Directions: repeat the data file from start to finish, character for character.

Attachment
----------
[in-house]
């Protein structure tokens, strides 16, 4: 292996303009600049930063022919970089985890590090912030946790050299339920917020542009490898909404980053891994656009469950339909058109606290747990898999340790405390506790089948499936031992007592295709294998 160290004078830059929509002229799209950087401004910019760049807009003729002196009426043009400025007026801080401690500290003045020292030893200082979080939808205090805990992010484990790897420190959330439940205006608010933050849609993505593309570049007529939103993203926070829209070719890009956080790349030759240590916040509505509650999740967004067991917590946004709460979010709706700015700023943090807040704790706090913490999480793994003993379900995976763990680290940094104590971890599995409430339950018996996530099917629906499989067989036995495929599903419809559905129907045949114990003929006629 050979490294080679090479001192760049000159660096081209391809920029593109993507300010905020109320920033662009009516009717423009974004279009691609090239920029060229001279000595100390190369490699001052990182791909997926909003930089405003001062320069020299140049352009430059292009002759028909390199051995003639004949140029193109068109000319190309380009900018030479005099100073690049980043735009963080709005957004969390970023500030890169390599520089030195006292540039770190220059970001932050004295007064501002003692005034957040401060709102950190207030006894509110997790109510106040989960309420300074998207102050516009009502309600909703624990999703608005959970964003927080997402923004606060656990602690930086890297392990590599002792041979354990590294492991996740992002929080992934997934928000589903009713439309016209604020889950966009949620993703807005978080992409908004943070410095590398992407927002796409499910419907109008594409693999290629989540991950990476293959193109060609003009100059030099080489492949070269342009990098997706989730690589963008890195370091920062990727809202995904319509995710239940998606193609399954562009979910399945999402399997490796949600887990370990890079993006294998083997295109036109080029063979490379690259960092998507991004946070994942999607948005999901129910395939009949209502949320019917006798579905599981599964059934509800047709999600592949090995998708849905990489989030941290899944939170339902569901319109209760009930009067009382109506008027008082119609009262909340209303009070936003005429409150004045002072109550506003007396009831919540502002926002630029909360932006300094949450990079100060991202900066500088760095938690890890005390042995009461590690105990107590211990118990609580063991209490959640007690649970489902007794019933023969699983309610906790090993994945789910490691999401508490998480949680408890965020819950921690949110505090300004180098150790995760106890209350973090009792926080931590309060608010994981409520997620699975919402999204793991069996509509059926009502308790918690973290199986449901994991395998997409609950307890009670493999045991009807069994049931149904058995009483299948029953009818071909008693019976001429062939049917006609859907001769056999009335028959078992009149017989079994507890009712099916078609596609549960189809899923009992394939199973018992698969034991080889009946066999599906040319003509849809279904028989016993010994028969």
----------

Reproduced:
[in-house]
């Protein structure tokens, strides 16, 4: 292996303009600049930063022919970089985890590090912030946790050299339920917020542009490898909404980053891994656009469950339909058109606290747990898999340790405390506790089948499936031992007592295709294998 160290004078830059929509002229799209950087401004910019760049807009003729002196009426043009400025007026801080401690500290003045020292030893200082979080939808205090805990992010484990790897420190959330439940205006608010933050849609993505593309570049007529939103993203926070829209070719890009956080790349030759240590916040509505509650999740967004067991917590946004709460979010709706700015700023943090807040704790706090913490999480793994003993379900995976763990680290940094104590971890599995409430339950018996996530099917629906499989067989036995495929599903419809559905129907045949114990003929006629 050979490294080679090479001192760049000159660096081209391809920029593109993507300010905020109320920033662009009516009717423009974004279009691609090239920029060229001279000595100390190369490699001052990182791909997926909003930089405003001062320069020299140049352009430059292009002759028909390199051995003639004949140029193109068109000319190309380009900018030479005099100073690049980043735009963080709005957004969390970023500030890169390599520089030195006292540039770190220059970001932050004295007064501002003692005034957040401060709102950190207030006894509110997790109510106040989960309420300074998207102050516009009502309600909703624990999703608005959970964003927080997402923004606060656990602690930086890297392990590599002792041979354990590294492991996740992002929080992934997934928000589903009713439309016209604020889950966009949620993703807005978080992409908004943070410095590398992407927002796409499910419907109008594409693999290629989540991950990476293959193109060609003009100059030099080489492949070269342009990098997706989730690589963008890195370091920062990727809202995904319509995710239940998606193609399954562009979910399945999402399997490796949600887990370990890079993006294998083997295109036109080029063979490379690259960092998507991004946070994942999607948005999901129910395939009949209502949320019917006798579905599981599964059934509800047709999600592949090995998708849905990489989030941290899944939170339902569901319109209760009930009067009382109506008027008082119609009262909340209303009070936003005429409150004045002072109550506003007396009831919540502002926002630029909360932006300094949450990079100060991202900066500088760095938690890890005390042995009461590690105990107590211990118990609580063991209490959640007690649970489902007794019933023969699983309610906790090993994945789910490691999401508490998480949680408890965020819950921690949110505090300004180098150790995760106890209350973090009792926080931590309060608010994981409520997620699975919402999204793991069996509509059926009502308790918690973290199986449901994991395998997409609950307890009670493999045991009807069994049931149904058995009483299948029953009818071909008693019976001429062939049917006609859907001769056999009335028959078992009149017989079994507890009712099916078609596609549960189809899923009992394939199973018992698969034991080889009946066999599906040319003509849809279904028989016993010994028969």